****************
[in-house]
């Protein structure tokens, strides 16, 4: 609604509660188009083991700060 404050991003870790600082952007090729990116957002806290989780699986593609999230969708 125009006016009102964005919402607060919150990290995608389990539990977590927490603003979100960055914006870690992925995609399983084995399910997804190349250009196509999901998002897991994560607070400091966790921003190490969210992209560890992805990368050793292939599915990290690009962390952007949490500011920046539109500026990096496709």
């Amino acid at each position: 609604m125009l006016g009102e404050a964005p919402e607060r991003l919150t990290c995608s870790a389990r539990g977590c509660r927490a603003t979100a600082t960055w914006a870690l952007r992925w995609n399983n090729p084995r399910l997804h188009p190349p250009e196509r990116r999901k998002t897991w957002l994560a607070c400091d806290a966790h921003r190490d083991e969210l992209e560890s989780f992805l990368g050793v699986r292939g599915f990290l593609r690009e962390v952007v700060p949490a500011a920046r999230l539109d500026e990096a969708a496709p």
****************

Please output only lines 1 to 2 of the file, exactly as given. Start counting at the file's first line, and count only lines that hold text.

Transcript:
[in-house]
């Protein structure tokens, strides 16, 4: 609604509660188009083991700060 404050991003870790600082952007090729990116957002806290989780699986593609999230969708 125009006016009102964005919402607060919150990290995608389990539990977590927490603003979100960055914006870690992925995609399983084995399910997804190349250009196509999901998002897991994560607070400091966790921003190490969210992209560890992805990368050793292939599915990290690009962390952007949490500011920046539109500026990096496709």